"I thought I was going to die." This was Sugna Bai's reaction to her first menstrual period when she was 15.
Her reaction, while extreme, is not surprising. Menstruation, though experienced by roughly half the world’s population, is still a dirty secret in countries all over the world. What should be a shared experience among women is instead, a deeply stigmatised subject that is only talked about behind closed doors. What’s worse, many young women only learn about menstruation when they begin to menstruate. According to a 2016 UNICEF study conducted by Neilson, 70% of the participants were unprepared for their first menstrual period. This was the case with Sugna as well.
Sugna was cutting wood when she saw a stream of blood trickling down her leg. “I thought a small piece of wood had somehow got into my private parts and cut the skin there.” Not knowing what was happening to her, even though she had had stomach cramps since the morning, the young girl sat down and began to cry. Even as other women, including her own sister-in-law, called out to her, Sugna couldn’t stop her tears. Nor could she get up from where she was sitting lest the others noticed the blood. Finally, after repeated coaxing, Sugna had confessed to her sister-in-law, but she had no explanation for where the blood came from.
Her sister-in-law was relieved, Sugna remembers. She had told Sugna that this was normal and that she could expect to have this occur for three to four days every month. There wasn’t any need to be scared. She had taken Sugna home, where the latter cleaned herself, and then taught her how to tie a cotton cloth around the waist to absorb the blood.
Knowledge is power
Her sister-in-law’s wisdom had eased Sugna’s fears somewhat. But curious about the phenomenon, the then-15-year-old Sugna had met her friends the next day to tell them what had happened to her, and to ask if any of them had gone through it. “They had not,” says Sugna ruefully. Instead, her friends had made fun of her, accusing her of being ill because it was abnormal to bleed from the vagina. But Sugna had persisted – she told her friends what her sister-in-law had told her: Menarche was a natural phenomenon, and every girl around that age would have it. She had even shown the girls how her sister-in-law had taught her to tie her cloth so it would absorb the blood.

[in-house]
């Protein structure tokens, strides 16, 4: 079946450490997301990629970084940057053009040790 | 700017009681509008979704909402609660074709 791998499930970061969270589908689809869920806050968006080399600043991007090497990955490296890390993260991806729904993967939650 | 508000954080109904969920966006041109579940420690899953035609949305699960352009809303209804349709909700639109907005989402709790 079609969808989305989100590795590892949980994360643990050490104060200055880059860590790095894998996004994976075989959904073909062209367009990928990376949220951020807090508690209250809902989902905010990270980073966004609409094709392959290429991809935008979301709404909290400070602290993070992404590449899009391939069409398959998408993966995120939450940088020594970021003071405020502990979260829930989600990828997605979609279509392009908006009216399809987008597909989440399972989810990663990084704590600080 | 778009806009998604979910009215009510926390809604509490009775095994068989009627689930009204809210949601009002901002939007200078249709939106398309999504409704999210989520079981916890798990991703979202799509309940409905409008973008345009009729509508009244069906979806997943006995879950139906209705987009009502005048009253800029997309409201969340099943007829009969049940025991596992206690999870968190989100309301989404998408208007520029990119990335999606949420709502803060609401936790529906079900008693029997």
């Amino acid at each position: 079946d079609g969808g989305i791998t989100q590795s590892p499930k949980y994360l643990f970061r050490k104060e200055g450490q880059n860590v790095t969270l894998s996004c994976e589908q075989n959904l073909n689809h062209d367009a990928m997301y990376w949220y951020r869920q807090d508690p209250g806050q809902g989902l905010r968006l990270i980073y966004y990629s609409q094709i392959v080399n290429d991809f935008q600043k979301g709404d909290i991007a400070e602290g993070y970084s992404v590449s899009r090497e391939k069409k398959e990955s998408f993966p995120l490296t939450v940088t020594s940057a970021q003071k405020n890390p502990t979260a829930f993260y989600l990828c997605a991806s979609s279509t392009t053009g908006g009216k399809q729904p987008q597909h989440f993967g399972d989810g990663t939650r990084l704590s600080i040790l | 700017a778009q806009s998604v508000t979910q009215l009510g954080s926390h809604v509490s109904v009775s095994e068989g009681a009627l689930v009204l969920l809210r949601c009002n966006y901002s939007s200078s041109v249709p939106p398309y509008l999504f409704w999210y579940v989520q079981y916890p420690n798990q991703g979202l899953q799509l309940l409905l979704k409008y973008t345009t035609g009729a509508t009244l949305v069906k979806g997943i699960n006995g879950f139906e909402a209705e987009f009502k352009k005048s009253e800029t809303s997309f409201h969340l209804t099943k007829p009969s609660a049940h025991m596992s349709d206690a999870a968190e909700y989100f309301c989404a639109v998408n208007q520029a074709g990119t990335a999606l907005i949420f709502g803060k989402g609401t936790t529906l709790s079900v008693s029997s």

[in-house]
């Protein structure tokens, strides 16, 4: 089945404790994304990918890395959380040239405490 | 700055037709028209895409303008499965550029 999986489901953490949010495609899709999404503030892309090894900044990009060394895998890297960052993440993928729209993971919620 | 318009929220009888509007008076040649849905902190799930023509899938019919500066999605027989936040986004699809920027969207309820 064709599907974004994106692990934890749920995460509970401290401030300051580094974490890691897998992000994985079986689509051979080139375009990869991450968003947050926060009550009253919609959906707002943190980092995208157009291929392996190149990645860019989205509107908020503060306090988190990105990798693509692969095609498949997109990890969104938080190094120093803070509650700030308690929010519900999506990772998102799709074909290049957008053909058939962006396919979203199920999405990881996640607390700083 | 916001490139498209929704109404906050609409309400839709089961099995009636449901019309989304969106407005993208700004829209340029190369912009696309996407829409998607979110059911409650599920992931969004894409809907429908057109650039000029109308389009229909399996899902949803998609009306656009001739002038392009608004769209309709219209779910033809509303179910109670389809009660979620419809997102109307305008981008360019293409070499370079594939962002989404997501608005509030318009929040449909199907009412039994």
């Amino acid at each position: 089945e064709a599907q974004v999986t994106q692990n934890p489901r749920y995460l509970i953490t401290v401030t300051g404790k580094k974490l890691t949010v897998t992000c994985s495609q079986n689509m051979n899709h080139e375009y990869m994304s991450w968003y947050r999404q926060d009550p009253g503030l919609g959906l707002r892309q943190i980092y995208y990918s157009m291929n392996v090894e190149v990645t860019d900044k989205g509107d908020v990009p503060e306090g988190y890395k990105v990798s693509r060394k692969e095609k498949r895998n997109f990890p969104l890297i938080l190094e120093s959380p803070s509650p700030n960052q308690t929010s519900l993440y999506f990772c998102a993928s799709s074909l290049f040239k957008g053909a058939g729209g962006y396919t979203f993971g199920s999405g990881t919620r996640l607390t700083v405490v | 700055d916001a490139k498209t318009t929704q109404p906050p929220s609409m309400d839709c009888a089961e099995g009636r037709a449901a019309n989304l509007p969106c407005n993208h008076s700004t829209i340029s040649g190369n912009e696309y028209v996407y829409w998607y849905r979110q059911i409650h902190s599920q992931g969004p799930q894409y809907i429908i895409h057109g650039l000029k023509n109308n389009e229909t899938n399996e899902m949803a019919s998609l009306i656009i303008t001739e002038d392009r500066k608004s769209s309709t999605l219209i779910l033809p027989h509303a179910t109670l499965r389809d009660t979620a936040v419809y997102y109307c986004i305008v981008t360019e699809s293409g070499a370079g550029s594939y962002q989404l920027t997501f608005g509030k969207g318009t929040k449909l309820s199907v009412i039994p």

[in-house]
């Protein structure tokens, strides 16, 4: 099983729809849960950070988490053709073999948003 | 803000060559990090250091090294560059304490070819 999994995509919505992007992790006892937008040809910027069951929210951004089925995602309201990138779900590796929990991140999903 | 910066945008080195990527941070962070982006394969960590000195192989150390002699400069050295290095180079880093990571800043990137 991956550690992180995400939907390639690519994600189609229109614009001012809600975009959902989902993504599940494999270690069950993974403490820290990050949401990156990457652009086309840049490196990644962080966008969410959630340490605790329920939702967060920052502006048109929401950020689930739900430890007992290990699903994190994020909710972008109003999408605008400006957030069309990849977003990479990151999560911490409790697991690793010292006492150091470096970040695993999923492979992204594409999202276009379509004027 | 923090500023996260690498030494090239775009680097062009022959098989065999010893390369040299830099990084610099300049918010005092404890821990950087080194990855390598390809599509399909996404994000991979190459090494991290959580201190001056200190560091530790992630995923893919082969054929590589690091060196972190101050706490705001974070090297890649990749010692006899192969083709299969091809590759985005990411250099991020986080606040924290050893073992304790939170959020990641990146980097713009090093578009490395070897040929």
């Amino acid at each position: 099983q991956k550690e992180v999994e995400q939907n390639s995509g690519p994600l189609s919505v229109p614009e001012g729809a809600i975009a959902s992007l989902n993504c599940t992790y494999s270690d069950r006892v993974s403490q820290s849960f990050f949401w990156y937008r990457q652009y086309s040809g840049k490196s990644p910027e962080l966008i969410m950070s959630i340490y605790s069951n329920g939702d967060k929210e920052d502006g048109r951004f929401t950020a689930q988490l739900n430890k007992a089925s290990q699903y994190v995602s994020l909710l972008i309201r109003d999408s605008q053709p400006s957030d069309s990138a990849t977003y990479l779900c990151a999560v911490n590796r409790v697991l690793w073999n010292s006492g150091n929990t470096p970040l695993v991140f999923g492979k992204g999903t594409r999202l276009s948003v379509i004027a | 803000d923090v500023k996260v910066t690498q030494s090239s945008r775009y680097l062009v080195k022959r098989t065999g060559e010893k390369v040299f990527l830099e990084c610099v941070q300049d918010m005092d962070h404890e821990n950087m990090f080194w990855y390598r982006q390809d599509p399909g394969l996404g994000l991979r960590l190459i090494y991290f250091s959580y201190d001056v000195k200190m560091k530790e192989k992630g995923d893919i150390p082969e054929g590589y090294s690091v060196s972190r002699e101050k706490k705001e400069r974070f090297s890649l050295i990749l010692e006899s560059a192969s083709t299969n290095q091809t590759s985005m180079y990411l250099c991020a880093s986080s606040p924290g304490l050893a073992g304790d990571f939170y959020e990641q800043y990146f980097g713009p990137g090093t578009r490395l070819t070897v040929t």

Today, Sugna is eager to narrate how sharing this knowledge helped her friends. A few days after her conversation with them, the girls had attended a local fete in a nearby village. One of the girls had left hurriedly midway through the evening. When Sugna met her later, the friend confessed that she had begun bleeding and had rushed home to her mother in panic. Having her mother reassure her had eased her fears and the friend sheepishly apologised for not believing Sugna.
This was Sugna's 'first period story', which she shared when she attended the menstrual health management sessions conducted in her village by the Trusts’ team. With knowledge about menstruation and different absorbents, Sugna also attended the cloth pad stitching workshop organised by the Trusts.
Lack of knowledge and awareness of menstruation leads many women, regardless of their socio-economic strata, feel like they are alone in their suffering. The silence also leads to deeper stigma around this body function. What’s worse, the health, schooling and dignity of girls is at stake – more girls drop out of school when they reach puberty. This has far-reaching consequences on social development.
The key to overcoming these age-old taboos is through education and open dialogue. Sharing her experience had made Sugna’s friends somewhat prepared for the event. The knowledge of why menstruation happens, and what to do while menstruating, helps remove the fear and shame associated with this natural phenomenon. It also makes young women aware of their own menstrual health, and allows them to take charge of menstrual hygiene. It helps empower them to see menstruation for the natural experience it is.